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Anaesthetist fined for improper conduct

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The kidney donor scandal implicating four South African surgeons and two Netcare staff is now part of a study on organ trafficking.

NTANDO MAKHUBU

A DISCIPLINARY committee of the Health Professions Council of SA has fined Secunda anaesthetist Dr Hannelie Schoeman R10 000 for improper conduct, for administering scoline to a patient despite knowing she responded negatively to it.

The six-member committee, chaired by Pule Moaka, took into consideration the arguments raised by Schoeman’s legal representatives and her co-operation with the council throughout the investigation into the November 2009 incident.

“We had to strike a balance and take into consideration the committee’s interests and the offence itself,” Moaka said.

Before his arguments for leniency Schoeman’s lawyer, Stephen Farell, submitted a guilty plea. He explained Schoeman’s personal and professional circumstances leading up to her administering the muscle relaxant knowing full well that the patient had scoline apnoea.

The patient “told me of her previous response, of respiratory problems, after being given scoline”, Farell read from the plea explanation.

“I immediately realised that I had overlooked the information I had, so I informed the theatre staff and stayed with her throughout surgery.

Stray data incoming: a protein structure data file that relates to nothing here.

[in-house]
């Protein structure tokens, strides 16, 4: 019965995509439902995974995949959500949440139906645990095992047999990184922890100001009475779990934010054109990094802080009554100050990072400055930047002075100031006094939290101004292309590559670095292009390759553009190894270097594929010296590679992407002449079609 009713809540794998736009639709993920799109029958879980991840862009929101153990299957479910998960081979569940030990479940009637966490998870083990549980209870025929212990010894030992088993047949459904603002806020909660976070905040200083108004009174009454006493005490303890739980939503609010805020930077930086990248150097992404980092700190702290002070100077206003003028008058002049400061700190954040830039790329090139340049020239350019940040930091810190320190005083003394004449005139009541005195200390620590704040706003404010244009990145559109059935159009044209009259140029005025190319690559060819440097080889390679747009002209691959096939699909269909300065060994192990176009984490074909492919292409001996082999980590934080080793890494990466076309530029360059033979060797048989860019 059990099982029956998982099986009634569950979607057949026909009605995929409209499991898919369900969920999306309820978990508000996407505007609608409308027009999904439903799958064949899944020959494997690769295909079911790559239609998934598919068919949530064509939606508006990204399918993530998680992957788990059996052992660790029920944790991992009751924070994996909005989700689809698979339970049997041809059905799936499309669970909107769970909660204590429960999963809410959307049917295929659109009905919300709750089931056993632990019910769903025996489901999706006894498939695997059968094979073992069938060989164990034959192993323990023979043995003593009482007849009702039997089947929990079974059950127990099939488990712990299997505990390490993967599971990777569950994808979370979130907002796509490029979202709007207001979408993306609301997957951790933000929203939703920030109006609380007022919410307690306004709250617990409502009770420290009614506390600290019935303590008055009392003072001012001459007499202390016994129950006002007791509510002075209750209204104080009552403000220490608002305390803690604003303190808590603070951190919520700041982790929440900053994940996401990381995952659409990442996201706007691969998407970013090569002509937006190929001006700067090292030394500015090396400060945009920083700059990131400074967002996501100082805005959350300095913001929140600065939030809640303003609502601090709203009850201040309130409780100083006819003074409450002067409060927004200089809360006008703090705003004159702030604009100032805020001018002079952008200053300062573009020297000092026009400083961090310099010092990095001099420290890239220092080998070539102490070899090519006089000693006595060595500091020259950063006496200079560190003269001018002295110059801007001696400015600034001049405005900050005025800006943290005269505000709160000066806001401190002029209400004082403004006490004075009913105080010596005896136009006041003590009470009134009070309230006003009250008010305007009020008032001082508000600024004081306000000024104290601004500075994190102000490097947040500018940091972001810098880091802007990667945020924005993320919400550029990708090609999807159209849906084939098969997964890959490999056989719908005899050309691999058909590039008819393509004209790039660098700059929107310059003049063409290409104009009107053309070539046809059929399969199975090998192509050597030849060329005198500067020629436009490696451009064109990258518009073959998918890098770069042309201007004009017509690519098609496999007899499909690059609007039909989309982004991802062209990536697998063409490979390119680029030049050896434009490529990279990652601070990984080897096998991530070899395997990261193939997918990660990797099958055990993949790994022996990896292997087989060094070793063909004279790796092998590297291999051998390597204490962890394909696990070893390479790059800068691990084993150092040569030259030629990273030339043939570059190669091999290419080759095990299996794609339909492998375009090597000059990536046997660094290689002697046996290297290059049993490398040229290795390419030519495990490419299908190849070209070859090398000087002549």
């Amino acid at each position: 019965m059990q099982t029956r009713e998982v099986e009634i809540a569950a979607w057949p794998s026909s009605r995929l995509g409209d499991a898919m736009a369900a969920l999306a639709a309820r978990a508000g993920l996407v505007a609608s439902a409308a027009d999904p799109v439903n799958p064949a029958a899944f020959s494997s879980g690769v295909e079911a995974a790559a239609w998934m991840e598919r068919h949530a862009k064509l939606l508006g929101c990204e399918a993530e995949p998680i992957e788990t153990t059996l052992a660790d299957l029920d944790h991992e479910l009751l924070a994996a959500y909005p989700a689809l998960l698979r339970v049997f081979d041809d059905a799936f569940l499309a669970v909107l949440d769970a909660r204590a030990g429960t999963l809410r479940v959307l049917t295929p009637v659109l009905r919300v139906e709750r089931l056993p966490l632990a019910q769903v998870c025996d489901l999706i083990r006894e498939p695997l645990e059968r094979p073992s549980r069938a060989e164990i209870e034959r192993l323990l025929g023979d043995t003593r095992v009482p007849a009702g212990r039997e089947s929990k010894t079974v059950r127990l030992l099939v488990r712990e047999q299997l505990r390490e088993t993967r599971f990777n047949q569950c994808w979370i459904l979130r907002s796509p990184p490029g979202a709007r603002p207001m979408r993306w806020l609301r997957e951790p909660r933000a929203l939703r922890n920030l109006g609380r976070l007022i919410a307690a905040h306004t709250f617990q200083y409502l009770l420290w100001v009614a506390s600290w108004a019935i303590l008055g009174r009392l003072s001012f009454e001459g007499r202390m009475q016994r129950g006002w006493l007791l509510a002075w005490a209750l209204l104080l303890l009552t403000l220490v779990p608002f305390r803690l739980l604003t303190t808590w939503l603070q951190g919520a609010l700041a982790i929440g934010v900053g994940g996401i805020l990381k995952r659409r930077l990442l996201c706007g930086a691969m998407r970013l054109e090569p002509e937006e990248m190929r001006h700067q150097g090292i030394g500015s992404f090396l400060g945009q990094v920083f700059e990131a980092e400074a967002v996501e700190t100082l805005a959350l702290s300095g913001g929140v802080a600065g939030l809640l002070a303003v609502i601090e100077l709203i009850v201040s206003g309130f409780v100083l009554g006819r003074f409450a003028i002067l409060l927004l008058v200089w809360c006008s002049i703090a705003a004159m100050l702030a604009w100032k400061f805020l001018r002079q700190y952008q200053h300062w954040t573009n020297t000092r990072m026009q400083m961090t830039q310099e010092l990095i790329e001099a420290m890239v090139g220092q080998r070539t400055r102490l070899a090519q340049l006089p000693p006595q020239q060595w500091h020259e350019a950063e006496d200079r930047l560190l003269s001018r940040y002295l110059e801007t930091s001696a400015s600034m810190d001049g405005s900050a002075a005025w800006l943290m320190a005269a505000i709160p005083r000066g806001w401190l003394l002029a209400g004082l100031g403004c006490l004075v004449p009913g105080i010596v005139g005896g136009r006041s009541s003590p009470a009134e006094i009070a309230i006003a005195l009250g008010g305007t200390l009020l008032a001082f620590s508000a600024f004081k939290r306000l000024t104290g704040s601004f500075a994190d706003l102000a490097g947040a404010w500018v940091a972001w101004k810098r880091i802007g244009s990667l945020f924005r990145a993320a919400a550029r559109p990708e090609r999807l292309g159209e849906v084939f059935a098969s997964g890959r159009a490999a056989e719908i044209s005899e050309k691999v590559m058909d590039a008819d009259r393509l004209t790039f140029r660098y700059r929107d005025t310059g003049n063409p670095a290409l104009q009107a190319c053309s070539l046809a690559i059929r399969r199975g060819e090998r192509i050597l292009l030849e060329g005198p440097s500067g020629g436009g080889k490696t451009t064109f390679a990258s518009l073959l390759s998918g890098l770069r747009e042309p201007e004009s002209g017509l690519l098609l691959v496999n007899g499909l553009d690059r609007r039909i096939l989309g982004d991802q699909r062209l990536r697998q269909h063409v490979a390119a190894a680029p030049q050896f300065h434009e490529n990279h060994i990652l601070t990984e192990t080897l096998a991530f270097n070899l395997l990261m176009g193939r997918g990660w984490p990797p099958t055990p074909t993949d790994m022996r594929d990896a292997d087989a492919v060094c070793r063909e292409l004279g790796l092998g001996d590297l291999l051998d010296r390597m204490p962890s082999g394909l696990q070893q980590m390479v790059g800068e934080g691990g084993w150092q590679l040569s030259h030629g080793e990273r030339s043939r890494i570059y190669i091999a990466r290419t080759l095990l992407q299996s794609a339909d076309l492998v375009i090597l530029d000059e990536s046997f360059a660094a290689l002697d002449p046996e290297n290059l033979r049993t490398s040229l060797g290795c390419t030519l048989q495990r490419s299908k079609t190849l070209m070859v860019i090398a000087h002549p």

She kept the patient under her scrutiny and monitored her vitals, reversed the anaesthesia and then went to her ward with her.

“When we realised there were no complications she was discharged.”

Schoeman had been 33 weeks pregnant at the time, and at that advanced stage had suffered sleep deprivation and also had a heavy workload.

“In addition to those physiological problems I was one of four specialists operating in Secunda. The work demand was high but after the incident I altered my schedule and reduced my hours to make sure it did not happen again.”

Schoeman had also self-rehabilitated, the lawyer said, adding that his client was cautious, thorough and committed.

He asked the committee to caution and reprimand his client rather than fine her, saying she had cut back her hours and lost 40 percent of turnover.

Asking for leniency if the committee decided to fine her, he said: “She contributes to expenses in her household, of her husband and two children, and her income is pooled to benefit her family.”

The minimum fine of R5 000 would be better, the lawyer said, because any financial penalty would affect the family.

“The committee has considered everything – from her personal circumstances to the community interest, the fact that she has been remorseful and co-operative,” said Moaka. “Having taken that into account and the seriousness of the offence we fine her R10 000.”

ntando.makhubu@inl.co.za


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